Open

Coming up

Don't miss

Replay


LATEST SHOWS

WEB NEWS

Brazil's presidential election seen from the web

Read more

WEB NEWS

Ivory Coast launches the "Soap Bucket Challenge"

Read more

#TECH 24

Anonymous Vs ISIS

Read more

AFRICA NEWS

Ebola virus: US to send 3,000 troops to West Africa

Read more

AFRICA NEWS

Nigeria attack: Bomb blast in college in Kano

Read more

AFRICA NEWS

Ebola: Lockdown brings Sierra Leone capital to a halt

Read more

MEDIAWATCH

Sarkozy's political comeback: did he ever leave?

Read more

DEBATE

The World This Week

Read more

FRANCE IN FOCUS

Travel chaos: Air France pilots take industrial action

Read more

Our Focus programme brings you exclusive reports from around the world. From Monday to Friday at 7.45 am Paris time.

FOCUS

FOCUS

Latest update : 2009-10-21

Tribal bloodshed in Sudan

Sudan is emerging from a long and brutal civil war between the north and south. This year, more than 1,200 people have been killed. To shed some light on this conflict, Sam Bell of the Genocide Intervention Network, is the guest of today's Focus.

Reuters - Armed men raided a south Sudan village, killing seven people and burning 120 houses, a government official said on Sunday, in an attack which raised fears that inter-tribal violence will escalate.

The United Nations says the violence, fuelled largely by cattle raids and revenge attacks, has already killed more than 1,200 people this year. Analysts believe that the insecurity could affect elections next year and a southern referendum on secession in 2011.

Tut Nyang, a local official from Jonglei state, said the latest attack happened on Friday night. "The attackers ... killed seven and wounded nine," he told Reuters.

"This is retaliation," he said. "They said that they will continue attacking but we don't know if they will continue attacking this place or other places."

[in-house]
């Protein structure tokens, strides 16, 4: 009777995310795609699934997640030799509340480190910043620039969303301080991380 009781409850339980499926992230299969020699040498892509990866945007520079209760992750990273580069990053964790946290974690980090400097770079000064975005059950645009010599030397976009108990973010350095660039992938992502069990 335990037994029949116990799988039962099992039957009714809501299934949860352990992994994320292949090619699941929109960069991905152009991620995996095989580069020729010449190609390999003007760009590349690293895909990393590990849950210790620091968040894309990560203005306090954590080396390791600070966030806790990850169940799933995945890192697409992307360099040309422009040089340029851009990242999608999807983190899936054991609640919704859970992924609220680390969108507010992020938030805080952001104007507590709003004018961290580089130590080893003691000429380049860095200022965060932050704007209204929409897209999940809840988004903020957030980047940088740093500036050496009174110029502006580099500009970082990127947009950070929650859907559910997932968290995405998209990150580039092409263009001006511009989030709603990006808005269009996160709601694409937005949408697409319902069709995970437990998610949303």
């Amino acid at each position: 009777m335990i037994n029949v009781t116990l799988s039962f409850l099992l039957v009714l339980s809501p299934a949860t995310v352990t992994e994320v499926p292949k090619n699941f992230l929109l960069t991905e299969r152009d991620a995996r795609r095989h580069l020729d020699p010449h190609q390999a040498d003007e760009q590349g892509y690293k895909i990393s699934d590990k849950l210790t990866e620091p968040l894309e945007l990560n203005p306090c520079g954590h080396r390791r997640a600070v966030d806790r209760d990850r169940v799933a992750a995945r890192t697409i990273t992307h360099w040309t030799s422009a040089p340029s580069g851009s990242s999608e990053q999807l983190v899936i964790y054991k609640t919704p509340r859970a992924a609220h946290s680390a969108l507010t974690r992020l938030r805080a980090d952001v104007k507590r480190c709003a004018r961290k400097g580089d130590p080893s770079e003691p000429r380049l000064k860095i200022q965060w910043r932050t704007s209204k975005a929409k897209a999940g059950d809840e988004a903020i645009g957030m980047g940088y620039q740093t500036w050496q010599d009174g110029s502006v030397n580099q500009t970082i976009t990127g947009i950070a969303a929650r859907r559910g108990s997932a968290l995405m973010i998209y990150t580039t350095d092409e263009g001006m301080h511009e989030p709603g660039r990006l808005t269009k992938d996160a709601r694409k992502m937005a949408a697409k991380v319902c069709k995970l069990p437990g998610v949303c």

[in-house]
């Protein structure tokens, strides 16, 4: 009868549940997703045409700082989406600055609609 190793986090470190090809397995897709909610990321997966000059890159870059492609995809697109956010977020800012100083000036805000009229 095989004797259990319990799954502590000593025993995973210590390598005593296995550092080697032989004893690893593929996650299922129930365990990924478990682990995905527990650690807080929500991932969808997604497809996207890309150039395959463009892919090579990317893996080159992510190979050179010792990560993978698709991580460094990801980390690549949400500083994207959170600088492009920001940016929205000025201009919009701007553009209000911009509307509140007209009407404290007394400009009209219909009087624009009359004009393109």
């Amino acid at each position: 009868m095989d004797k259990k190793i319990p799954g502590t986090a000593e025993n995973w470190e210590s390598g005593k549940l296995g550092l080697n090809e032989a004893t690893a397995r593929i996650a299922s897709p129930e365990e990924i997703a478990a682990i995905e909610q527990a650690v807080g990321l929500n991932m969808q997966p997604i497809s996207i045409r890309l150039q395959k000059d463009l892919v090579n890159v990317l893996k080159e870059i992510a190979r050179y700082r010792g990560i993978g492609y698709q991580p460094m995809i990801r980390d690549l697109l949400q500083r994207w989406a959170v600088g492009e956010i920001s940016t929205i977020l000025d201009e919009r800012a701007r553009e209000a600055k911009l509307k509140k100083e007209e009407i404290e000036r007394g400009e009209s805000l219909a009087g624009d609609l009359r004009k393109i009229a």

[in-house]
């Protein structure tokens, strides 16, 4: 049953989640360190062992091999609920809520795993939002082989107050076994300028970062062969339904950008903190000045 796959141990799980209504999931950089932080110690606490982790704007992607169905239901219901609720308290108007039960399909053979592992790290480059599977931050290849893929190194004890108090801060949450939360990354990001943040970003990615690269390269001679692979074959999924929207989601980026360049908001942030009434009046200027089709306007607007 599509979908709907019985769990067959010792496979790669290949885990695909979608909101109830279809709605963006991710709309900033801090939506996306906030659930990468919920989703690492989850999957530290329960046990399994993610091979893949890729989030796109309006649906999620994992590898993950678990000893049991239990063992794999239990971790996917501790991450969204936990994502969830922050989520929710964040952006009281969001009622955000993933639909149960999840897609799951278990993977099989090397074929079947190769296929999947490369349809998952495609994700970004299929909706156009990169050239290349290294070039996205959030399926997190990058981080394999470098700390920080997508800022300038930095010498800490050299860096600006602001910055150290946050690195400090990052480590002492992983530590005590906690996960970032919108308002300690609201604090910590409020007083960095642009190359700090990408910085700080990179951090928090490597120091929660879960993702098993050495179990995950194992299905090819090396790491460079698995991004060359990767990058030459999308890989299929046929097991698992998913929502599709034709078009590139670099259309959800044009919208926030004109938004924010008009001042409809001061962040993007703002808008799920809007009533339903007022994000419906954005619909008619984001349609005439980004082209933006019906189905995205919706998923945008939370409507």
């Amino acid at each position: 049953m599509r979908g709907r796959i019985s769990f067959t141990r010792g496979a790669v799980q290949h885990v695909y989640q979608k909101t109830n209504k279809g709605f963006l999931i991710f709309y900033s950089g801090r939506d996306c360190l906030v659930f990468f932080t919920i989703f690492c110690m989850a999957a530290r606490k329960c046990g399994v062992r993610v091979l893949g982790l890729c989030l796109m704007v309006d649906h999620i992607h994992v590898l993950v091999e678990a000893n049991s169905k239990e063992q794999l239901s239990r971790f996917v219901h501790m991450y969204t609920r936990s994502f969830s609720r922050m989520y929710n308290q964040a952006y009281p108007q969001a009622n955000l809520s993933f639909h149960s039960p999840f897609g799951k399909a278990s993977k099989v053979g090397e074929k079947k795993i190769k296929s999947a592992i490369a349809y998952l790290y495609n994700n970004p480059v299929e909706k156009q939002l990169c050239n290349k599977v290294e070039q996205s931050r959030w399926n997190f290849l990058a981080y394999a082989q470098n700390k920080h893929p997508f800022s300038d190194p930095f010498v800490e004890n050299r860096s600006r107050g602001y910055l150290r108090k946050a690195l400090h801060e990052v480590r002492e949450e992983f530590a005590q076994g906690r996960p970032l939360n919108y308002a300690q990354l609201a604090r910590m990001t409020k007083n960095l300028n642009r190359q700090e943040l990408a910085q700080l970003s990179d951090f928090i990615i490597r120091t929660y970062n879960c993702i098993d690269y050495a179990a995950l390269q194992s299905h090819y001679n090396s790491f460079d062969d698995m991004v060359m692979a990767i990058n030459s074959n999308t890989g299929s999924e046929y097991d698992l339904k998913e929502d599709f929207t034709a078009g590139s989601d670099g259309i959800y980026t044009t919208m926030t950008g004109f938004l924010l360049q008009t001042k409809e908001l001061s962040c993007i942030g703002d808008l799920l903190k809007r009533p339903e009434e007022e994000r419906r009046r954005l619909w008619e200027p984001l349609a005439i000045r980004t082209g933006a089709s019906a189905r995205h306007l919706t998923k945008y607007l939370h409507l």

South Sudan's President Salva Kiir has blamed his former northern foes for arming rival militias in an attempt to destabilise the south before the elections due in April 2010. Khartoum denies this.

But some southern politicians say the violence stems from rival locals vying to cement support before the vote. U.N. sources say the violence seems largely local, caused by a security vacuum in the remote area where southern authorities rarely venture.

Long-standing tribal rivalries have been exacerbated by decades of civil war leaving a mass of angry, armed young men. The semi-autonomous southern government set up under a 2005 north-south peace deal has struggled to establish order outside urban centres.

By News Wires

COMMENT(S)

Archives

2014-09-19 Russia

Ukraine's 'volunteer' battalions: Under Kiev's control?

Ukraine is offering temporary self-rule to areas of its eastern Donbass region currently controlled by separatists. It’s part of a ceasefire deal, but one that was virtually...

Read more

2014-09-18 children

Cleaning up Thailand's shady surrogacy industry

In the absence of rules, surrogacy has become a thriving - and shady - business in Thailand. But things could be about to change as a series of highly publicised cases have...

Read more

2014-09-17 referendum

Scottish referendum: Should I stay or should I go?

This Wednesday is the final day of campaigning before people living in Scotland vote on whether or not to leave the United Kingdom. Our correspondents in Scotland have been to...

Read more

2014-09-16 refugees

Italy: The search for missing migrants

As hundreds more migrants are feared dead in the Mediterranean, we're looking into the disappearance of many of those who do make it to Europe, hoping for a better life....

Read more

2014-09-15 refugees

Lebanon: Islamic State organisation advances on refugee camps

After Iraq and Syria, Lebanon appears to be the next theatre of operations for the radical Islamic State organisation. Arsal, a remote town on the Syrian border, has become the...

Read more